I’ve been trying to take it a little easy this past week and a half. My wrists have been hurting very badly (a side effect of bad hand angle when typing a lot) and I want to give them a chance to heal before I do too much and damage them in such a way that stops me from doing any art or writing completely. Therefore, this post is just to let you know that with all the ideas I’ve been getting I might start putting out a comic once every two weeks on a regular basis (it will increase based on time and other priorities). I have an idea for non gaming comic strips too so it would not be strictly a game comic. Here, have a comic (click the image to be taken to more comics):
As I work on editing the Green Book 1 for your reading pleasure please enjoy this collection of illustrations and fresh sketches I use for play with designs. I find that it helps for me to visualize when I write and then to write when I am actively illustrating concepts and ideas from the work. Of course this is not the whole collection – there are also pages filled with these characters in my sketch books and plenty of works in progress so stay tuned!
Which ones are your favorite? Why? Comments and constructive critique are always welcome!
As always, click the links to see the images larger~
When you are developing your own work remember that you are the boss. You are in charge of making sure that 1) you get down to work and 2) you take an appropriate amount of breaks. These two points are equally important in managing your time. If you take too many breaks you disrupt the flow of production and you risk having little to no material to work with. If you work too much for too long you can drain your inspiration and burnout your work inertia.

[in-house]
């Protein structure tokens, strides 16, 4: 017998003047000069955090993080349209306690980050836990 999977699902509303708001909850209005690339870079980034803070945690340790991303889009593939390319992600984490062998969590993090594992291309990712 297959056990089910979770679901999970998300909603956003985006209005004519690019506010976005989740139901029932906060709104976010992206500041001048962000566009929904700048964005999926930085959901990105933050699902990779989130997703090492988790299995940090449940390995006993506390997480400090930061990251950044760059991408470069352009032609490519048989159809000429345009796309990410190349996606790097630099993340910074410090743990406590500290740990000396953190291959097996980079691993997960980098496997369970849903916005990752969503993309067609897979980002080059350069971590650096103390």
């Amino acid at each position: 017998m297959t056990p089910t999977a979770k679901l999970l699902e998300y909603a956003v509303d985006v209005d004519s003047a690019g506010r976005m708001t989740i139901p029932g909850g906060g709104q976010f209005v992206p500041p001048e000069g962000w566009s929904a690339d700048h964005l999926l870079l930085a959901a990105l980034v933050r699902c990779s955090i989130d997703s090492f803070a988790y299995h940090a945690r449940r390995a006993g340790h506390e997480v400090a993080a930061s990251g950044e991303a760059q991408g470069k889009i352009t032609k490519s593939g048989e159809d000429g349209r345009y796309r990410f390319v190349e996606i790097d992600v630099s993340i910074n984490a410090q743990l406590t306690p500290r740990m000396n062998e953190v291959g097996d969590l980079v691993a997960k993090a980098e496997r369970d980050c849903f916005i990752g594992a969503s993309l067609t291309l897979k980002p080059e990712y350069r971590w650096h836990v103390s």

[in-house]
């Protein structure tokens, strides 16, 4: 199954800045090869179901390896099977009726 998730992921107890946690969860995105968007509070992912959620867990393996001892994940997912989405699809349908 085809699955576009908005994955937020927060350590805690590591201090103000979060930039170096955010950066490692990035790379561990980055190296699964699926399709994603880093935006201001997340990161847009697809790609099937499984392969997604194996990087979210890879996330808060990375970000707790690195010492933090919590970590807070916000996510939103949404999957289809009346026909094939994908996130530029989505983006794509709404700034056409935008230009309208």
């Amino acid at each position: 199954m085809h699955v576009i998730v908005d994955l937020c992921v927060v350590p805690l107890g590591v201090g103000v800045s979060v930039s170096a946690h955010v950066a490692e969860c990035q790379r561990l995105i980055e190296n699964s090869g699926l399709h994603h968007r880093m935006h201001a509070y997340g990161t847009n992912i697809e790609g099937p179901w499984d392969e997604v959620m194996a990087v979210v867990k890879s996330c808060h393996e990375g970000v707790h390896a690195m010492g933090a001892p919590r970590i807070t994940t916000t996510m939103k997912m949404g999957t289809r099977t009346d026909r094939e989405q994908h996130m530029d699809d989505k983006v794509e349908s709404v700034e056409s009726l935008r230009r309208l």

How do you know when to take a break? Read this short Tumblr post I found that sums up the importance and provides a gauge on taking breaks. Personally I set a timer for myself and designate a certain amount of composition or sketch work for that time period. At the end of the period I write notes for continuation if I need it and take a break to stretch, walk around, look at work by others – to step away from what I was doing to refresh. Reground. You are the vessel these wonderful projects are coming from and though the crew sails the ship what is a crew without their vessel?
Never forget the reasons you like doing the things you favor. People will often embark on the journey towards doing the things they like and somewhere along the journey they forget the original reason they pursued it. Their momentum dies down and the heart and soul of their efforts whoosh out of them. When I got a chance to work with and teach kids my favorite part about teaching was their willingness to learn and their laughter. I love their laughter and their honest outlook on life – their curiosity and natural exploration of the world – you know, the things a lot of systems drill out of us as we age.
Figure out the reasons you love what you do or are on the path you are on. Write them down. Keep them present in your mind. If by chance you are doing something you do not like, I only ask that you try to do the things you like doing as much as the ones you do not. Someone else you know on a similar path cannot do it? Someone farther along in a career than you did not make time for it? Someone with more money than you sold out to bring in the coins? So what? That’s not you. Those are not your limitations.